September 22, 2018 (LifeSiteNews) – Today, the German magazine Der Spiegel, one of the most influential political magazines in Europe, published a report on the failures of the papacy of Francis. LifeSiteNews already summed up the parts of this report about the involvement of Pope Francis in a cover-up of abuse cases in Argentina. But the Spiegel authors also make a report from their conversations with unnamed prelates in the Vatican who spoke quite critically about Pope Francis.
According to the magazine, one cardinal not only called the Pope effectively a liar, but he also said: “From the beginning, I did not believe one word of his.” The Spiegel's own comments on this papacy, as we shall see, are no less strong.
One of the high-ranking interlocutors told the journalistic team that, in the Vatican there reigns “a climate of fear and of uncertainty.” “Francis is very good at getting things in motion,” a German prelate is quoted as saying, “but when, in the end, there is only wavering, that for sure does not help.” Examples of such waverings are to be found, as the Spiegel says, in Pope Francis' handling of the debate about Communion for Protestant spouses of Catholics. One German cardinal tells the magazine about lies, intrigues, “and a Holy Father who, unlike anyone before him, puts into doubt the truth of the Faith.”
Marie Collins, herself a prominent abuse victim and advocate for victims, speaks about the Pope's and the Vatican's handling of abuse cases thus: “beautiful words in the public and [then] opposite actions behind closed doors.”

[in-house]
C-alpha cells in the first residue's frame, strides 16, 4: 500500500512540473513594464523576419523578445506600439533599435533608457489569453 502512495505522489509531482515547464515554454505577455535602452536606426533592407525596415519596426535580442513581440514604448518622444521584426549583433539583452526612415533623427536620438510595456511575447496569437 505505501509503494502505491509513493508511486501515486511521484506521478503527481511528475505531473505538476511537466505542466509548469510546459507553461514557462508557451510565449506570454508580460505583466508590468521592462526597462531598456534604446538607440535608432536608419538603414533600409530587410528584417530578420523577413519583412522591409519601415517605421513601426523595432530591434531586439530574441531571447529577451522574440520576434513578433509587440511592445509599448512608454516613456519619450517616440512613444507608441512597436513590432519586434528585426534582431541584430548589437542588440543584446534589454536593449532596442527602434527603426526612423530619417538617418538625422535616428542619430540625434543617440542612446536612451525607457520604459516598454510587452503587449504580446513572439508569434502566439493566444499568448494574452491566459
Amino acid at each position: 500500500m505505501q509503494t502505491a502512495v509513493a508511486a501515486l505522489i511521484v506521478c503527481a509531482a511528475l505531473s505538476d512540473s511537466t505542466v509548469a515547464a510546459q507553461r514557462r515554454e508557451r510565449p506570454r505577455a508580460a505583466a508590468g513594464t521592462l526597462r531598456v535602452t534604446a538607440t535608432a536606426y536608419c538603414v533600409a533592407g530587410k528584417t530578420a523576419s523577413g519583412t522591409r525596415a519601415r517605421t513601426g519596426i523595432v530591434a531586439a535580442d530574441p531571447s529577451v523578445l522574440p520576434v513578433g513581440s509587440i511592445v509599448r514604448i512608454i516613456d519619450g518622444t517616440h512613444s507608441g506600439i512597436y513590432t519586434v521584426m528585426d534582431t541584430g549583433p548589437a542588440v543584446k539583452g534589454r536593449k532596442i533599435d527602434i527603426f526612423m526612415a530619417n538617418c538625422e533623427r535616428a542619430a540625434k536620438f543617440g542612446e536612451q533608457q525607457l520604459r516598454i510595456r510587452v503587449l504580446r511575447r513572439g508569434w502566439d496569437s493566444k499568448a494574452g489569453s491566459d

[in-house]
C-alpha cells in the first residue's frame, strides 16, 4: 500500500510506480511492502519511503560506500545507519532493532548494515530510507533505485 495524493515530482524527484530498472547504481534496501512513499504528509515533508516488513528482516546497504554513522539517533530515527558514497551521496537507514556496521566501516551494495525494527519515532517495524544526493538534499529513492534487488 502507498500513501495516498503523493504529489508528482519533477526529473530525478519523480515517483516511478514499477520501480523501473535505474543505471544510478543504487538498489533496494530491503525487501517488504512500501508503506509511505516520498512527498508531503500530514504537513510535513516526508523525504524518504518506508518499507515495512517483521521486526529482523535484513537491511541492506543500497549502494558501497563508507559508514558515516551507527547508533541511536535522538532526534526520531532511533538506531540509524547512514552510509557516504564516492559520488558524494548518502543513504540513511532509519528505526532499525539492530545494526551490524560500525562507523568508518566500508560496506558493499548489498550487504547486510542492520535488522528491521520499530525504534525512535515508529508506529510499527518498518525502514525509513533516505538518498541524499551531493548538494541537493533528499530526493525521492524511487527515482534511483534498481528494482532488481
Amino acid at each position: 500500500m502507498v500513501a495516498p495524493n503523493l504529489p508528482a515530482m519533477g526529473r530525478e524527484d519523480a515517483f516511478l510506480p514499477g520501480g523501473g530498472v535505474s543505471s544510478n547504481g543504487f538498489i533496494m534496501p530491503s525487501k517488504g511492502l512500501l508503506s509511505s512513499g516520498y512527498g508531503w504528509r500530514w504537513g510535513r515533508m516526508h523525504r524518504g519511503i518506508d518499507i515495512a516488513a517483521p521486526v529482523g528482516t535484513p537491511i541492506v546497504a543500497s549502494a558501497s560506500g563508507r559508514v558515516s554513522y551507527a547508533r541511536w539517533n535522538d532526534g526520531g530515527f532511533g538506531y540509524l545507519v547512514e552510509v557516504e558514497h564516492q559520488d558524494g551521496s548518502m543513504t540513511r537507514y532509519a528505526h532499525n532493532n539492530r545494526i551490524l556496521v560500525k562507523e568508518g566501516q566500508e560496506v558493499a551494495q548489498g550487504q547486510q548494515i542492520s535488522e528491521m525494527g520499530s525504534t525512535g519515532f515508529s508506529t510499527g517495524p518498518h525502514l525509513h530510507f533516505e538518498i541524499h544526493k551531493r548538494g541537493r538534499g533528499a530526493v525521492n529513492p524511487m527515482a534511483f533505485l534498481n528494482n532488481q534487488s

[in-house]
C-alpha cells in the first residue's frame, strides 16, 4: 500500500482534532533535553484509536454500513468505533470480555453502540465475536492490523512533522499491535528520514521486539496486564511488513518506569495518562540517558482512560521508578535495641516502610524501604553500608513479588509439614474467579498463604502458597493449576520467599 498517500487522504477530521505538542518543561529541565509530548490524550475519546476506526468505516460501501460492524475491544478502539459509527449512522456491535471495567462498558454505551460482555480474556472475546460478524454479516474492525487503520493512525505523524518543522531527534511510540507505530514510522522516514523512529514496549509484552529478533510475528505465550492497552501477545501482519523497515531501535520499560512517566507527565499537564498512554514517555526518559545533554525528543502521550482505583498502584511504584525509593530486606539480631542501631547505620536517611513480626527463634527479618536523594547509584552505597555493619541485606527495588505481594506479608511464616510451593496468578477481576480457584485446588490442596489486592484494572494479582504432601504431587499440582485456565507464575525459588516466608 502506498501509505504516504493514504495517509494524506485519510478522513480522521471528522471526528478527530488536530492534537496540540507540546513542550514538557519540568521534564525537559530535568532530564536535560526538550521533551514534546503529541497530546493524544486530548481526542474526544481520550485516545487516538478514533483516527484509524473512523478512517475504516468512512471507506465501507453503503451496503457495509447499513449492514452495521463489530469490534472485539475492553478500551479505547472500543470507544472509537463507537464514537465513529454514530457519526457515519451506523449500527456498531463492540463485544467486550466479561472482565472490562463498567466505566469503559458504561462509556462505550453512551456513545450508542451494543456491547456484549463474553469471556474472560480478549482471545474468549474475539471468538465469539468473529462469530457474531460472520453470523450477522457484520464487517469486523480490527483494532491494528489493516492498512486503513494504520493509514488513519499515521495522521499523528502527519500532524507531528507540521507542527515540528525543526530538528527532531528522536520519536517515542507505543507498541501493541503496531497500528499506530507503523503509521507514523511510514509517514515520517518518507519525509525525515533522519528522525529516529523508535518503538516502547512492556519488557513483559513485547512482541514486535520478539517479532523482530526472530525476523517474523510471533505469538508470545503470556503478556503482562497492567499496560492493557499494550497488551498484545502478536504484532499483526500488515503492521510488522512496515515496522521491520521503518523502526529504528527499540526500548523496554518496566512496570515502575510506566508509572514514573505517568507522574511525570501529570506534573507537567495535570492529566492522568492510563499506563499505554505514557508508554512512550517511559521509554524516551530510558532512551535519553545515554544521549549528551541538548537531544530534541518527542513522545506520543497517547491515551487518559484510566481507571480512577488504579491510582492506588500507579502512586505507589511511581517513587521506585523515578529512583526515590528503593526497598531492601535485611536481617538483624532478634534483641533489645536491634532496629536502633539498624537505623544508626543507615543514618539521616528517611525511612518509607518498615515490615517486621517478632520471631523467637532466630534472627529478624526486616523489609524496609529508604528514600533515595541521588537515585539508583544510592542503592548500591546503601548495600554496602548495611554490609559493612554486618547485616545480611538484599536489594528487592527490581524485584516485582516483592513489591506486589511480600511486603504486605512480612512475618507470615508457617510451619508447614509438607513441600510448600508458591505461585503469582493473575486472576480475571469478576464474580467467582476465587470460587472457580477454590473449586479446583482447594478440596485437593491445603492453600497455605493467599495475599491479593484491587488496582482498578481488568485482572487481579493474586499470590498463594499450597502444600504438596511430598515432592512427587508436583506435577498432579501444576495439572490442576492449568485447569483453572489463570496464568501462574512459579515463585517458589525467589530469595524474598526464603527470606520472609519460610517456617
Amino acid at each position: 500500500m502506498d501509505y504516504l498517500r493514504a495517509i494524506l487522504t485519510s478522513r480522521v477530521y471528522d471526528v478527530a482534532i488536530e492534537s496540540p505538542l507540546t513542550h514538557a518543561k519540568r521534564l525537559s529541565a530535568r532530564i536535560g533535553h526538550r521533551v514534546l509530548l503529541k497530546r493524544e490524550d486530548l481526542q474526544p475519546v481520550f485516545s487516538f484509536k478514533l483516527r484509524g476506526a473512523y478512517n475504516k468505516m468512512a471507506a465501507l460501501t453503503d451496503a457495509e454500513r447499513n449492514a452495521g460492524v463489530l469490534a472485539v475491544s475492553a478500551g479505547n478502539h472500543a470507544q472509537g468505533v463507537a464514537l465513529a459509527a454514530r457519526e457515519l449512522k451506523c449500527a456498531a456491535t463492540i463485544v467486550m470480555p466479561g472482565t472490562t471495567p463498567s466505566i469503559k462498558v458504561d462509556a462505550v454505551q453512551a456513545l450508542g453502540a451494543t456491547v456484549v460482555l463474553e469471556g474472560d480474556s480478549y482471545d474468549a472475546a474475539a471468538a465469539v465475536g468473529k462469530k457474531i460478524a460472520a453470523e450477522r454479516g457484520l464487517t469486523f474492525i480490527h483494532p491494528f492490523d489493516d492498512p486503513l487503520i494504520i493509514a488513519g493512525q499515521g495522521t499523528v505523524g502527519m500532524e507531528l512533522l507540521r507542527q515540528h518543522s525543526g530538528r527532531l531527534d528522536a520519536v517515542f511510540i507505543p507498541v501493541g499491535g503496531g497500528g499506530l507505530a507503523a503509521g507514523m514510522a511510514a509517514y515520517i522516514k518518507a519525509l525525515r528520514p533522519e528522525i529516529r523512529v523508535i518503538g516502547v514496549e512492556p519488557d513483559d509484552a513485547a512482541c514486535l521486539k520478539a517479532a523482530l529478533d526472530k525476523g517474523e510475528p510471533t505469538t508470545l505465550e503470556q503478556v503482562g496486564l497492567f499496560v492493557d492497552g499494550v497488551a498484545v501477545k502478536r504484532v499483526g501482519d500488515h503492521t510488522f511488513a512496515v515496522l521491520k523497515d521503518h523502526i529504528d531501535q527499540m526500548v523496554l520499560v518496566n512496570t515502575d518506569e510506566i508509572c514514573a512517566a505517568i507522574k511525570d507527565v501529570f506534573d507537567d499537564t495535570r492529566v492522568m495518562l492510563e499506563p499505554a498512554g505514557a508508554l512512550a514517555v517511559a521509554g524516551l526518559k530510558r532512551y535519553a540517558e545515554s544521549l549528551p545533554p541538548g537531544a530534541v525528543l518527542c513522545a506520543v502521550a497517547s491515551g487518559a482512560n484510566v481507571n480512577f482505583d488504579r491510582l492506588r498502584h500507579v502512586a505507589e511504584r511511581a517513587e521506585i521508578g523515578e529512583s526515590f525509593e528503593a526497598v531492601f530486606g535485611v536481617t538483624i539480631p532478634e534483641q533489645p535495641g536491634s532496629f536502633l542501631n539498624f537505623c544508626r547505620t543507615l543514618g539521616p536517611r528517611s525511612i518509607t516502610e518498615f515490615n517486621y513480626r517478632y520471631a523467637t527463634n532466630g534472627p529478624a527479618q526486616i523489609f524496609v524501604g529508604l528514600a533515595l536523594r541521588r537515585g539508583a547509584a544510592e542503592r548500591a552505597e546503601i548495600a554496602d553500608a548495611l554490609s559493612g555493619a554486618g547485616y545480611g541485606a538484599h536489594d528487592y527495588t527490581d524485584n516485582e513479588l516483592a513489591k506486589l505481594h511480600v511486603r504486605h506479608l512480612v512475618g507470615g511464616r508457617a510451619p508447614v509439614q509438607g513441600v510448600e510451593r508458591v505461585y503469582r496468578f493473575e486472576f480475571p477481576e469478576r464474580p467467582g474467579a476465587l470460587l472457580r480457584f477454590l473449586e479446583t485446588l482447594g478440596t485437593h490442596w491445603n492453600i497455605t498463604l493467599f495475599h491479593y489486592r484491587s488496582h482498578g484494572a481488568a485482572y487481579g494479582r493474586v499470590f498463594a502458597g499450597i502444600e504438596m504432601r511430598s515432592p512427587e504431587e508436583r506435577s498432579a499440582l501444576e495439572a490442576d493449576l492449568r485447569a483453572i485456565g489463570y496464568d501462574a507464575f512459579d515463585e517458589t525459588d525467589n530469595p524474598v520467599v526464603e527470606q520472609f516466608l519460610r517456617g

The Spiegel comments that the Pope might very well ignore the “indications of crimes within his own inner circle” because “he is interested, for reasons of power politics, in keeping one or another cardinal or bishop in his office.” So, in the German magazine's eyes, “Francis [thereby] makes himself vulnerable.” He fights for years “against global capitalism, but took – like his predecessors – sums of millions from the now-rejected Cardinal McCarrick which he himself had received from donors.” Additionally, “the Pope praises the value of the traditional family, but then surrounds himself with counselors and collaborators who live the opposite – in a more or less obvious concubinage with representatives of either sex.”
“Is the Pope still master of the situation?” asks the Spiegel. It points out that “criticism [of this papacy] meanwhile comes from a circle much larger than that of globally connected arch-conservatives.” One of the problems of this Pope, according to the magazine, is that “he is silent in delicate matters” such as the dubia of the four cardinals concerning his post-apostolic exhortation Amoris Laetitia, but also concerning the petition of 30,000 women who have recently requested that he answer the questions arising from the Viganò report. He does not answer these women, he is mute, and “he, rather, leaves the accusation unchallenged that he has known, since June 2013, about the doings of the child-abuser McCarrick.”
When speaking about one of the Pope's close collaborators, Cardinal Reinhard Marx, and his own Archdiocese of Munich, the Spiegel points to the crisis of Faith in Bavaria. “A part of the problem in the Archdiocese, however, is homemade,” it explains. The credibility of the Church there, it adds, is being undermined by the facts that “a high-ranking clergyman of Munich shamelessly places his concubine right in the first pew, and that also in this city, there is indignation about openly homosexual pastors and about an unpredictable Pope.”
“From the beginning, I did not believe one word of his.” These are the trenchant words of a cardinal within the walls of the Vatican: “He preaches mercy, but is in truth an icecold, sly Machiavellian, and, what is worse – he lies.”